Interesting article in the BBC this week, featuring IMB input:
Beating up love rivals and trying to find gainful employment are among the reasons prisoners have given for “going on the run”, it has emerged.
A BBC investigation has sought to find out where people fleeing lawful custody actually go and why.
There were 13 prison escapes and 105 cases of absconding in 2015/2016.
While a significant number of offenders simply go home, where they are usually caught quite quickly, some manage to leave the country.
The BBC asked the Prison Service and every police force in the country where those on the run in the past three years had fled from; where they were caught; how long they were on the loose; and why they decided to flee in the first place.
Escapee or absconder? What’s the difference?
- Escapes involve prisoners absenting from prison without lawful authority by overcoming a physical security restraint such as fences, locks, bolts and bars, a secure vehicle or handcuffs
- Absconds are where prisoners do not have to overcome physical restraints to leave. Absconds usually occur at open prisons, where it is physically easier to leave
Source: Ministry of Justice
The Ministry of Justice said it did not “routinely gather” or keep such information and refused the BBC’s request for information.
However, data supplied by police forces and media reports suggests that the average distance travelled by escapees or absconders is 36 miles (57km) before they are caught.
Although most police forces do not record the reasons inmates go on the run, some do.
Suffolk Police, for example, told how one prisoner who absconded from HMP Hollesley Bay spent nine weeks at large. He claimed he was the victim of repeated bullying and theft in the prison. A second inmate on the run for four weeks told police when caught he absconded as a result of drugs in prison and because he “didn’t get on with the Muslims”.
Avon and Somerset Police, which provided the most comprehensive information of any force, told of an absconder who fled to try to “visit his ill mother in Australia”, another who “wanted to go back to Nottingham and get a job” and a third who wanted “to harm his ex-girlfriend’s new partner and move to West Bromwich”.
Another, who absconded from HMP Leyhill, claimed he did so because of “continuous offers of drink and drugs”.
Faith Spear, the former chairman of the Independent Monitoring Board at HMP Hollesley Bay, has spoken to a number of prisoners who have either absconded or thought about it.
The usual reasons given, she said, were concerns about the distances from family or visits proving too costly.
“Or,” she said, “they are (prisoners on) Imprisonment for Public Protection and have given up on the system and can not see another way out.
Former prisoner Phil Aldis, who served sentences at both HMP Chelmsford in Essex and HMP Wayland in Norfolk, said personal problems – such as relationship breakdowns, sick family members or desperation at being in prison – were the key reasons why inmates fled.
“There is not a lot of support in prison,” said Mr Aldis. “Prisoners do not like speaking to anybody about emotional stuff because they are very worried about being seen as weak.
“Prison can be an extremely lonely place and you keep your emotions bottled up and that causes frustration and desperation.”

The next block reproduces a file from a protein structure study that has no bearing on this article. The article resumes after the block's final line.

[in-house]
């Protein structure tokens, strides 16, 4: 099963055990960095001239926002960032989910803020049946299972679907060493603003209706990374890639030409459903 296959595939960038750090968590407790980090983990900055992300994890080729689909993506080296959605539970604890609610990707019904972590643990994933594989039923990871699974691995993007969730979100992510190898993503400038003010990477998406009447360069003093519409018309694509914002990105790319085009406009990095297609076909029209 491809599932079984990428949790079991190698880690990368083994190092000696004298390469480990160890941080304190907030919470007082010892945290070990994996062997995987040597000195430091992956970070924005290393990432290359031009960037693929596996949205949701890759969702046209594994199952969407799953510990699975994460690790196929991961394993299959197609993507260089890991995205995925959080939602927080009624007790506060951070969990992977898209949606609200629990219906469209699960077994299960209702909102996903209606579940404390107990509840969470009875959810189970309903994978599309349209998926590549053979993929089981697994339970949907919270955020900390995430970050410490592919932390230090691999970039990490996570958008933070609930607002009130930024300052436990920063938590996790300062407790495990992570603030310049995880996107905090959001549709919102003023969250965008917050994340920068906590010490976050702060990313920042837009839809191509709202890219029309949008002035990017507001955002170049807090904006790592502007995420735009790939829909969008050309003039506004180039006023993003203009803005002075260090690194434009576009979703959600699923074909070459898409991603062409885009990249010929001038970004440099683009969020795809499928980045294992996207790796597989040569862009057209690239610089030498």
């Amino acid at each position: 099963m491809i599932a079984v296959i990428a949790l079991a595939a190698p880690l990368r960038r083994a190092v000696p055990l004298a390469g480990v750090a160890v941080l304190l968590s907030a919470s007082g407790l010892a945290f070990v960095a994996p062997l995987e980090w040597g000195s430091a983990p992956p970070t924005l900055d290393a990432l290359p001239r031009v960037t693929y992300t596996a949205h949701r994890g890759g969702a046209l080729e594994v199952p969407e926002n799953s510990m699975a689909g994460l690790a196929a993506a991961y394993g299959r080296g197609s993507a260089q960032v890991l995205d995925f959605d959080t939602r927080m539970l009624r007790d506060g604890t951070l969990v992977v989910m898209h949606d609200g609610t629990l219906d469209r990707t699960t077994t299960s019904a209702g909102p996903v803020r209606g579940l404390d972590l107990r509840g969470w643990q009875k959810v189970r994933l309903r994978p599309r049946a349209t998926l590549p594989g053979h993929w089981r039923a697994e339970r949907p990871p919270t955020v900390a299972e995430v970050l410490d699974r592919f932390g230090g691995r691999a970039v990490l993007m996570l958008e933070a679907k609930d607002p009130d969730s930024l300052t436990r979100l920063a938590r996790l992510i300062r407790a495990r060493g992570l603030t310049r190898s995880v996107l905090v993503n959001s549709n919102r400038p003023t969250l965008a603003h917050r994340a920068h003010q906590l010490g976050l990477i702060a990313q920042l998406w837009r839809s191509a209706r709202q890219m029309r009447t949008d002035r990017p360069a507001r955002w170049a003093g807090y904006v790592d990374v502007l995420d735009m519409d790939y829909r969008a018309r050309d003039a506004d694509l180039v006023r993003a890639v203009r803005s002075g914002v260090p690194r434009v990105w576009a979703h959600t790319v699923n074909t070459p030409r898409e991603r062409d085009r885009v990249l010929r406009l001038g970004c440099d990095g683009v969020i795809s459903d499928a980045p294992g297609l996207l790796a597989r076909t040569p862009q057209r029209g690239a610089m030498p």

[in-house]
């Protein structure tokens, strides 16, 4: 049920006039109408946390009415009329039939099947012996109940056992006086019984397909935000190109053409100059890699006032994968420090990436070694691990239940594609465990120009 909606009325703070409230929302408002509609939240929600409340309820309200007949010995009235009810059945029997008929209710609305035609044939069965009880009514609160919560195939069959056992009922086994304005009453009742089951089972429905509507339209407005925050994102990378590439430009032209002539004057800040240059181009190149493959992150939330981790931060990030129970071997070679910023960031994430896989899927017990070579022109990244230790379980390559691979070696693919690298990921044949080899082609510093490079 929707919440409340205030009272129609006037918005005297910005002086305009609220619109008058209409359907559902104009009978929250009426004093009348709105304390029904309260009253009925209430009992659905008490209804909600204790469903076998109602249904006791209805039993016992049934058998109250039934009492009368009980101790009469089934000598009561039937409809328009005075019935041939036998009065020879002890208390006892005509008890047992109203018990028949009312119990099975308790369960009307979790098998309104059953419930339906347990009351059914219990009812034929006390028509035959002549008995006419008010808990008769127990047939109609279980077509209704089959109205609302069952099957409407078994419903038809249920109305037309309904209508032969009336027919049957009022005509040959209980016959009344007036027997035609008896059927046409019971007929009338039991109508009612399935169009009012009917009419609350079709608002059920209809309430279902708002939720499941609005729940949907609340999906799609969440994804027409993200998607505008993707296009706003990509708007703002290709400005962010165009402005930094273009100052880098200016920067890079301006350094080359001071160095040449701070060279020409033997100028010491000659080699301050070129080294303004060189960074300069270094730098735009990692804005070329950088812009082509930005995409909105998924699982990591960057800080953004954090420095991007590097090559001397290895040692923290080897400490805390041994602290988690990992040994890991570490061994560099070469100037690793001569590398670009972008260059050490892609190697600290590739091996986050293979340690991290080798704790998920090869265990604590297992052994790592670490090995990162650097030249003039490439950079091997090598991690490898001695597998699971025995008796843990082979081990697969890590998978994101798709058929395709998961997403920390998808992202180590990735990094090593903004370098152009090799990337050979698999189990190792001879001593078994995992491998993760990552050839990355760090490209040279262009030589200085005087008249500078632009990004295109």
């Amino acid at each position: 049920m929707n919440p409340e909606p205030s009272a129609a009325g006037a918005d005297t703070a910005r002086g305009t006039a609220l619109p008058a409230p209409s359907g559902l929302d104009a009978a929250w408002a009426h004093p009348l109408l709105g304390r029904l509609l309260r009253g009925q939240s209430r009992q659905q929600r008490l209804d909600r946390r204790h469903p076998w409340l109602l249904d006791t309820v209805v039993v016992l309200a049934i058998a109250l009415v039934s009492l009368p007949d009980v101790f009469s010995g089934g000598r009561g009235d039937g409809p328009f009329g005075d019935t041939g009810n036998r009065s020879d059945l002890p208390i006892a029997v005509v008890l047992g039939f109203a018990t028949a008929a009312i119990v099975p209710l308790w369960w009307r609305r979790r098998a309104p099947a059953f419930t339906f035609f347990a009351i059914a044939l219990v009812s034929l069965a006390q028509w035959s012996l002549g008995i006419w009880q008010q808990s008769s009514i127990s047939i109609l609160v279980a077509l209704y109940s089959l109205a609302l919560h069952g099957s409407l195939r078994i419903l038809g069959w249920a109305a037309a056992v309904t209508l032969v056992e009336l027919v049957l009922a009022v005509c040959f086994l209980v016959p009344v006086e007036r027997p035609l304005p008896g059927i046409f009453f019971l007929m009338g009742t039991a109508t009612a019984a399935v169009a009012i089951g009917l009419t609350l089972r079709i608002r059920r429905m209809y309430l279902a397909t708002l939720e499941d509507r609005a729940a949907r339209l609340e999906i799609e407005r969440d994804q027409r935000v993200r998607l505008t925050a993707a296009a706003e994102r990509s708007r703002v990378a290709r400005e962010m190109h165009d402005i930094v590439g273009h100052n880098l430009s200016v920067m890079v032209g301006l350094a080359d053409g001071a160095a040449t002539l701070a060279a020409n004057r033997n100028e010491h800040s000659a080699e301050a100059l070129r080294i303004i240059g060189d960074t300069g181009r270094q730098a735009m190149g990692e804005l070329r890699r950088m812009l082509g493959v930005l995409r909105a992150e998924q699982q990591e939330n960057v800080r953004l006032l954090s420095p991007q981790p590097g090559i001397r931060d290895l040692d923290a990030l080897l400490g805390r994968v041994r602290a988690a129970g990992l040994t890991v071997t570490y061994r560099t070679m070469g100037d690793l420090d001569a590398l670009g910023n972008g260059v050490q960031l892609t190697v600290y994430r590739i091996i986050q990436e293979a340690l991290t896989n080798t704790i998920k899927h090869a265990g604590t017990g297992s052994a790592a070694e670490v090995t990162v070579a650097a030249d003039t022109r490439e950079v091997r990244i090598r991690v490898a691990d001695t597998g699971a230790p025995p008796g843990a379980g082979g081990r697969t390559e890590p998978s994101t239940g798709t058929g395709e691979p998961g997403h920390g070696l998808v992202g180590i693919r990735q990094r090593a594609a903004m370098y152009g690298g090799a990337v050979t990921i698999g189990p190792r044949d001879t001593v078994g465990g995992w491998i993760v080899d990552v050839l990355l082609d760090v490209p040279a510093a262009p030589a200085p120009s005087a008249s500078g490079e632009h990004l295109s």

One of the longest escape distances reported involved Ashley Fulcher, originally from Great Yarmouth and later of Selby, who fled in 2015, apparently for extradition reasons, 5,377 miles (8,653 km) to Costa Rica in Central America.
He was caught by Det Con Chris Ryan, of North Yorkshire Police, after an exhaustive intelligence-based operation in which “little bits of information” and close liaison with the Costa Rican authorities revealed his whereabouts.
Fulcher was trying to board a plane to Mexico when he was caught by the Costa Rican authorities on visa offences, Det Con Ryan said.
Det Con Ryan put on his police uniform at Heathrow Airport to arrest Fulcher, who told officers he fled because he was scared of a long prison sentence.
“You’ve been staring at a photograph of this guy for a long time and you’ve been doing all this work,” the officer said. “You can’t wait to get hold of him and put the cuffs on.
“On the drive back up to Yorkshire, Fulcher said he was actually quite pleased to be back in the UK. He had been a big fish in his home town.
“In Costa Rica, there are criminals with guns. He was genuinely quite glad to be back.”
Where were they found?
Although there are more than 100 prisons across the UK, the story of prison absconds can be encapsulated in just a single prison.
Take HMP Leyhill in Wotton-under-Edge for example. Avon and Somerset Police have 14 records of absconders from the Category D prison over the period 2014-2016.
Two of those who absconded were found in their parents’ homes, while a further two simply handed themselves in to police after travelling up to 130 miles (210km).
One was found in woods by police close to the prison and a second was spotted in a road just a few miles away.
The most intriguing case is that of Robert Hennessey who walked out of HMP Leyhill in November 1998 while serving a life sentence for the manslaughter of his aunt in Plymouth in 1978.
Using false documents, including a fake passport, he travelled extensively before ending up in the Queensland area of Australia. It was here that he was jailed for credit card scams before being deported back to the UK in 2015. He admitted evading lawful custody and was sentenced to 16 months.